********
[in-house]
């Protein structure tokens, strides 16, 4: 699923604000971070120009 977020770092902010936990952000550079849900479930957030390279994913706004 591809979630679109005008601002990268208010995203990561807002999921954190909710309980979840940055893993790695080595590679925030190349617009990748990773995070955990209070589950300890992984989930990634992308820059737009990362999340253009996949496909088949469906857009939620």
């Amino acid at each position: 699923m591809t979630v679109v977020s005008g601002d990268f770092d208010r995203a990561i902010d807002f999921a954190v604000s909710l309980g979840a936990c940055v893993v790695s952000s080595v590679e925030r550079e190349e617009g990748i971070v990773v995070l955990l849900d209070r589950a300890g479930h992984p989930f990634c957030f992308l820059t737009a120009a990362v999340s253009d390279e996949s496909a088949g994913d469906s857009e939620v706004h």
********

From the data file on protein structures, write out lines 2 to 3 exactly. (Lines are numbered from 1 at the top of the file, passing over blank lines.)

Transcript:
């Protein structure tokens, strides 16, 4: 699923604000971070120009 977020770092902010936990952000550079849900479930957030390279994913706004 591809979630679109005008601002990268208010995203990561807002999921954190909710309980979840940055893993790695080595590679925030190349617009990748990773995070955990209070589950300890992984989930990634992308820059737009990362999340253009996949496909088949469906857009939620």
């Amino acid at each position: 699923m591809t979630v679109v977020s005008g601002d990268f770092d208010r995203a990561i902010d807002f999921a954190v604000s909710l309980g979840a936990c940055v893993v790695s952000s080595v590679e925030r550079e190349e617009g990748i971070v990773v995070l955990l849900d209070r589950a300890g479930h992984p989930f990634c957030f992308l820059t737009a120009a990362v999340s253009d390279e996949s496909a088949g994913d469906s857009e939620v706004h």